Restaurant Review: The Old Vicarage, Sheffield

Roast fillet of saddle of wild fallow deer with chestnut forcemeat buttered local porcini and roasted rosemary potatoes cranberry and ginger compote
Roast fillet of saddle of wild fallow deer with chestnut forcemeat buttered local porcini and roasted rosemary potatoes cranberry and ginger compote
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The drive from Exit 31 of the M1 to Ridgeway isn’t one of the Great Journeys of the World. In fact from the roaring Parkway it’s a gloomy crawl up to Manor Top and through Deep Pit, dodging trams and on this particularly grey day, lethal pockets of fog; a potentially tricky trip if you’re not local.

Sheffield’s suburban sprawl suddenly ends in a serene, green village; turn into the Old Vicarage’s sweeping tree lined drive and the memory of the concrete chippies and endless betting shops I’ve just threaded my way through is already old. If a building’s appearance gives a clue to the dishes being prepared within, then I’m in for quintessentially English food, rib-sticking rather than refined.

I’m routinely clueless, but today my miscalculation pushes the outer limits of being wrong.

I’m uncharacteristically early too, and a smiling, smartly dressed young man heaves open the vast gothic door and a warm, golden glow dispels the ambient murkiness of the day. There’s a lot of chintz in the comfortable lounge; oils in rococo frames, oak panelling, slightly fading upholstery; Midsomer meets Brideshead.

Chef/owner Tessa Bramley has been in residence here since 1988, held a Michelin Star for 14 years, has an unbroken entry in the Good Food Guide for the last 25, is the author of a number of cookery books and has made countless screen appearances. So she should know a thing or two about cooking. Her right hand in the kitchen is Nathan Smith, who knocked on the door looking for a job nearly 20 years ago and never left. Tessa is happy to tell anyone who’ll listen that they stand shoulder to shoulder, that they think the same way.

Settled by a charming picture window overlooking a scrubby winter lawn, the genteel, elegant dining room is all napery and gleaming glass and, with my blunt preconceptions, I expect a pink prawn cocktail to come my way; instead, an immaculate amuse of butternut squash with truffle: silky, with a creamy gold concentration and an unnecessary but welcome film of truffle oil.

Next up, saddle of hare wrapped in sage and pancetta served on a little stack of creamy leeks. It’s a darkly dangerous and compelling dish with perfect crunch in a salad which takes the edge off the hare’s deep gamey intensity. That and the gin-soaked cherries sitting in a puddle of peppery compote. There’s juniper in there somewhere too, subtle but present.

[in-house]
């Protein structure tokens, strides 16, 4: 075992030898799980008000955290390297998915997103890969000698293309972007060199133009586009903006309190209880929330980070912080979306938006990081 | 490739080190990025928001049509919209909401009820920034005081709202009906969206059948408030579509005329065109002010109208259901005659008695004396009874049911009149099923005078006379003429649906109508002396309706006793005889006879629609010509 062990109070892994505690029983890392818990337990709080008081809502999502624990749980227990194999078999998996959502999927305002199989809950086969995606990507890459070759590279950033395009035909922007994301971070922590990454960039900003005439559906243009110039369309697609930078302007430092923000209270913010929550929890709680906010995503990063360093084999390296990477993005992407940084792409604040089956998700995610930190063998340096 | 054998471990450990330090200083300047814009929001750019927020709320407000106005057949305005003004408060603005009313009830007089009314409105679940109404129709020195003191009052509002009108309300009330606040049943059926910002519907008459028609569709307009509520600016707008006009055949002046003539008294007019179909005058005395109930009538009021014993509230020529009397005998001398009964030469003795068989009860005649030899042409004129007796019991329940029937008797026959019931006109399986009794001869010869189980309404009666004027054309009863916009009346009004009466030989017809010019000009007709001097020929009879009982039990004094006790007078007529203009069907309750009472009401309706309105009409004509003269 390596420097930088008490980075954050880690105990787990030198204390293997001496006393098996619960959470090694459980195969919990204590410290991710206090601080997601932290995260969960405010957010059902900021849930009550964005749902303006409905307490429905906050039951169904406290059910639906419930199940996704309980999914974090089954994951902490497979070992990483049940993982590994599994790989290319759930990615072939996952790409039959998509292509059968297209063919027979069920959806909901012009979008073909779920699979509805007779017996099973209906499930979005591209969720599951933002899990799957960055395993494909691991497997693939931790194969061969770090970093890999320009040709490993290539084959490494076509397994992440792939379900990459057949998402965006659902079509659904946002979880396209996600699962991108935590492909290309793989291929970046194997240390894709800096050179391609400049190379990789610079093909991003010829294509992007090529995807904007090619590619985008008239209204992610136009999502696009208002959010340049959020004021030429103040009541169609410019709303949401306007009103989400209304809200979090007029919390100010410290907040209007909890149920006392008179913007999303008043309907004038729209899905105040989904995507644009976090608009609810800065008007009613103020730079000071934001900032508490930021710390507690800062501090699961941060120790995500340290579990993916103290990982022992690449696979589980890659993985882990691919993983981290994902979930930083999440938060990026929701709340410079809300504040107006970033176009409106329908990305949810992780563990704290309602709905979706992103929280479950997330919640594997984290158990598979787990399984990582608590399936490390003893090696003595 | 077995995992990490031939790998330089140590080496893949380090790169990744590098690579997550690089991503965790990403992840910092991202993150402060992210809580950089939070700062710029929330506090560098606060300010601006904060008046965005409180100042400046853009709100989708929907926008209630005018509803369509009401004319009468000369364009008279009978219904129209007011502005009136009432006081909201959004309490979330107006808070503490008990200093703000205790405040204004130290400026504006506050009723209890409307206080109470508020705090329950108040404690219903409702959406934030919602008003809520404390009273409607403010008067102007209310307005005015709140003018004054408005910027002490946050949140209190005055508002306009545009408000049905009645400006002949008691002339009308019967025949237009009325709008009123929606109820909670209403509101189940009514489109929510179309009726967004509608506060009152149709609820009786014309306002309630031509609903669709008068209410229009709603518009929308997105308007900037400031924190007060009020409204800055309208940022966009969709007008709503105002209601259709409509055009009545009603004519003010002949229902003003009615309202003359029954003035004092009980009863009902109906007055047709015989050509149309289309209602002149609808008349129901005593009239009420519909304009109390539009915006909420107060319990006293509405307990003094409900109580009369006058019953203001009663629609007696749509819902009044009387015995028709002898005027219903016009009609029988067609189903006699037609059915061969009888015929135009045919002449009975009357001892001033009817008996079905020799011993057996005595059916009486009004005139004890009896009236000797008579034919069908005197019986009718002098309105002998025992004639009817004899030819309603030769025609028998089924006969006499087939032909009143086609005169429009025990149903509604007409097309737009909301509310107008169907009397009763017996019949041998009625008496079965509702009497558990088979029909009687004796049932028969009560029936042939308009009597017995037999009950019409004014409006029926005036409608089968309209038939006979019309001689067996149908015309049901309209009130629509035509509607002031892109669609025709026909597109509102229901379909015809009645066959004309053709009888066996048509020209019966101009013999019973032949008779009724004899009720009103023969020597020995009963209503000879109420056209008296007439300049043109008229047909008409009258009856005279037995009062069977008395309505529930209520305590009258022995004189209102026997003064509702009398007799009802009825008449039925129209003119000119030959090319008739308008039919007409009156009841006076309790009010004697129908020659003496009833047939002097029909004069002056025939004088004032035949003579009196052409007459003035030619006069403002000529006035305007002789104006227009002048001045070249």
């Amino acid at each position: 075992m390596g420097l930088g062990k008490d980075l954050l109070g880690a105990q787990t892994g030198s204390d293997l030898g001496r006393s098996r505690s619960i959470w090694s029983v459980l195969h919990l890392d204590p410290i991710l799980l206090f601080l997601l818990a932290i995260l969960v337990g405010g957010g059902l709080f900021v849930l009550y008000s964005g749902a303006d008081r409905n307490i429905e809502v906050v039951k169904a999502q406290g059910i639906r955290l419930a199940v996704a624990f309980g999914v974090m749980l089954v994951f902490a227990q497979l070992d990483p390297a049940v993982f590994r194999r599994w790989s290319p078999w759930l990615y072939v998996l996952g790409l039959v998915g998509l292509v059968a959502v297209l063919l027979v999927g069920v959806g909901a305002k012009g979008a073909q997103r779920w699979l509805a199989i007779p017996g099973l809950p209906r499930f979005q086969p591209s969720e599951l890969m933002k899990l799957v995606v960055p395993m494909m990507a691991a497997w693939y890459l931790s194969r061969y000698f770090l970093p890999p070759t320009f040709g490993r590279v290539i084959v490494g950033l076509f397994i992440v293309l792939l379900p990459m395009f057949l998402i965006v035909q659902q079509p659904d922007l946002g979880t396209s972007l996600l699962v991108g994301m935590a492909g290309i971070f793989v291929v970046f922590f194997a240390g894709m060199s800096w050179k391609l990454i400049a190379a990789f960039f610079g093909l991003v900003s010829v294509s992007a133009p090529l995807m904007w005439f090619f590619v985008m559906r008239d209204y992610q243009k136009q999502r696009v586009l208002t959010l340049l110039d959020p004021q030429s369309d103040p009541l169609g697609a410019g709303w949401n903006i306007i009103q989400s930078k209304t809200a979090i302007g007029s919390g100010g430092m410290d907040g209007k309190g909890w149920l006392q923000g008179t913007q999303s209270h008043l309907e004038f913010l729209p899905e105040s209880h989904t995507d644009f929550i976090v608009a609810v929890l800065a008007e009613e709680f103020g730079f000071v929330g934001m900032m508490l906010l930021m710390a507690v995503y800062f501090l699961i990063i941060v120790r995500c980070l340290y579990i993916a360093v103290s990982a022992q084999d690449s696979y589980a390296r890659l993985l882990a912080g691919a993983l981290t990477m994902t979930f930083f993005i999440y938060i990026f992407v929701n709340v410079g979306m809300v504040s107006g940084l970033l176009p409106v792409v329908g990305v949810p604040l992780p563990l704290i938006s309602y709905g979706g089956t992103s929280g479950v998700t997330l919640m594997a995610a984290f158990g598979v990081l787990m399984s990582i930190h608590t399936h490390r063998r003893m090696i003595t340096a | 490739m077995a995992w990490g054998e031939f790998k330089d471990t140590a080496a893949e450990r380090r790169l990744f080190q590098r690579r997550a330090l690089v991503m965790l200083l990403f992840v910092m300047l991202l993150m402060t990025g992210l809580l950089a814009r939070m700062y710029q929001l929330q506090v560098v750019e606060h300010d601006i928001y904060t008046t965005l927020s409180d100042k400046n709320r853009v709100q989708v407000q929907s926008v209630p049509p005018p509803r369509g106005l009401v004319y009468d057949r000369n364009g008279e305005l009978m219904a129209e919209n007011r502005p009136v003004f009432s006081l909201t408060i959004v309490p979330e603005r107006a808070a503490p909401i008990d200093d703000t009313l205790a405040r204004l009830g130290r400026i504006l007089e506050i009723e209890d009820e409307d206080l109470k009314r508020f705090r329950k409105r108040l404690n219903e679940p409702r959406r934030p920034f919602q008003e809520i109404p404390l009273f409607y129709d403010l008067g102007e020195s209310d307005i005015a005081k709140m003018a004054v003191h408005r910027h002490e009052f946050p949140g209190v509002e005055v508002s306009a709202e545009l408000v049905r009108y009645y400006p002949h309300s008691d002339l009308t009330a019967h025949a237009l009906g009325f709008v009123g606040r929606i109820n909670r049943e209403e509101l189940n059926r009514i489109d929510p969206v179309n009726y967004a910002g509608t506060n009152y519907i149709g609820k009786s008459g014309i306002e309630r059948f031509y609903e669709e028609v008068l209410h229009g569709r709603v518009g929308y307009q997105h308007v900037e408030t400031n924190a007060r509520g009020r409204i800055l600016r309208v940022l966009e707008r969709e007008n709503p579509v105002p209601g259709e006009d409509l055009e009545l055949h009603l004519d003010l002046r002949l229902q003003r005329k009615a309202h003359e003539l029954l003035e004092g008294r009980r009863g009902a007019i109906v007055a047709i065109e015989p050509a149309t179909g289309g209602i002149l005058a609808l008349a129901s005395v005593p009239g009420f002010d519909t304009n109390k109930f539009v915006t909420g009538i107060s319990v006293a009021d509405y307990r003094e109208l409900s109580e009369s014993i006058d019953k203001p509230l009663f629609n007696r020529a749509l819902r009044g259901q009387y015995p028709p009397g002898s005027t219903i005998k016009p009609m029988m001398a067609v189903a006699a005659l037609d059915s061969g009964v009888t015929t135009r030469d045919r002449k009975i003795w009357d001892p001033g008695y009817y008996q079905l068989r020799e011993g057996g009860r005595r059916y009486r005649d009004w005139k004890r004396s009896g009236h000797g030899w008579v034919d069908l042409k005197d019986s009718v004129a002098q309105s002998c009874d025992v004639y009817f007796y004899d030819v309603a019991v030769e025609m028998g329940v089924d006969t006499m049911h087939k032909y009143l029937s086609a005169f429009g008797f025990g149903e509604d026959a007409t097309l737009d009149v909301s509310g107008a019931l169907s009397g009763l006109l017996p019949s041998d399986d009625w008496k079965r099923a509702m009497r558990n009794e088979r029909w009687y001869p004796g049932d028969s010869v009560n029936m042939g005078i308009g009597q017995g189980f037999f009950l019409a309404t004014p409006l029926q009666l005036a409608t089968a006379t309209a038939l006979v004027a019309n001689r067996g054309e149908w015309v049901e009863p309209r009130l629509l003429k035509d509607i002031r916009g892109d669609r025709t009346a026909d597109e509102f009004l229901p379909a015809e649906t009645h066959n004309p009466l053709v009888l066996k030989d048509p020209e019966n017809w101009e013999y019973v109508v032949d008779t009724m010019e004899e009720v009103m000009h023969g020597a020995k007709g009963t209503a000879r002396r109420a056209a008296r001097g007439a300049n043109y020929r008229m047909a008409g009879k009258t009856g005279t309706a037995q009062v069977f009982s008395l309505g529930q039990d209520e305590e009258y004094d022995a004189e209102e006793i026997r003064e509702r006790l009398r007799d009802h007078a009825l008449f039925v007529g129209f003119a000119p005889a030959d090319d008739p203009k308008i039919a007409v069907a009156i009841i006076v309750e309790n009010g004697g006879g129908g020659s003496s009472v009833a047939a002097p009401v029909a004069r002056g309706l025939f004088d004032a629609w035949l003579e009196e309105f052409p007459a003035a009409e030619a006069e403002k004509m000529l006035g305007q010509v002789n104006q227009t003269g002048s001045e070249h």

Baked Whitby cod is a fat, translucent piece of fish which flakes at the fork. Sitting on top, sautéed squid and on the side saffron roasted potatoes, golden bite-size blobs of utter loveliness and sweetly subtle against the butch fish flavours. A lime and chilli slick brings a bold brightness to an old favourite; this is the thing with the cooking here, it’s capricious, exhilarating and completely modern without being flashy.

It’s said that Tessa gets her inspiration from the surrounding fields and woods, cooking with the seasons and plundering the coast and countryside. She’s been doing this for decades, long before foraging was fashionable.

A piece of perfectly roast partridge arrives accompanied by a potato & chive croquette/pillow, a scattering of wild porcini and joy of joys, caramelized new season cob nuts. I chose this dish for several reasons, the main one being my love for these shy little fellas – hard to find but always worth the effort. I would never have thought to caramelize them but then that’s why I’m writing, not cooking. The sweet saltiness of them makes for a mischievous mouthful of food, along with a dab of the crab apple and thyme jelly which glints in its tiny white pot like insects in amber.

Choosing dessert is tough; they all come off the page, but in the end there was only one for me. Baked chocolate pudding with fudge sauce and custard is full-on seventies retro, and a fond nod to Tessa’s previous life as a fast-order cook in a busy town centre café.

She’s attempted to remove it from her menu here several times and faced a mini-revolution so there it sits. And it doesn’t disappoint, it’s chocolate to the power of ten; there’s even old-school feathering of the custard through the sauce.

In complete contrast, gloriously sticky treacle tart is amped up with a chestnut and rum mousse, candied orange, mint and a sassy orange sorbet; it’s as pretty as a picture but the hell with looks, it’s got – I don’t know – six different textures, one of which does something astonishing to the end of your tongue and tastes like heaven if heaven had a pudding department.

It’s a fitting end to a faultless lunch. The only other place I’ve had food as thrilling as this is at Frances Atkins’ Yorke Arms in Ramsgill. They don’t hand Michelin stars out to just anyone, you know. In fact you can count on two hands the stars held by women in the UK. How blessed we are that two of the most naturally talented chefs in the country are in Yorkshire. And how glad am I that judged the book by its cover, got it entirely wrong and ended up eating one of the most memorable meals of the year.

The Old Vicarage, Ridgeway Moor, Sheffield S12 3XW. 0114 247 5814, Open Tuesday to Saturday, lunchtime and evening.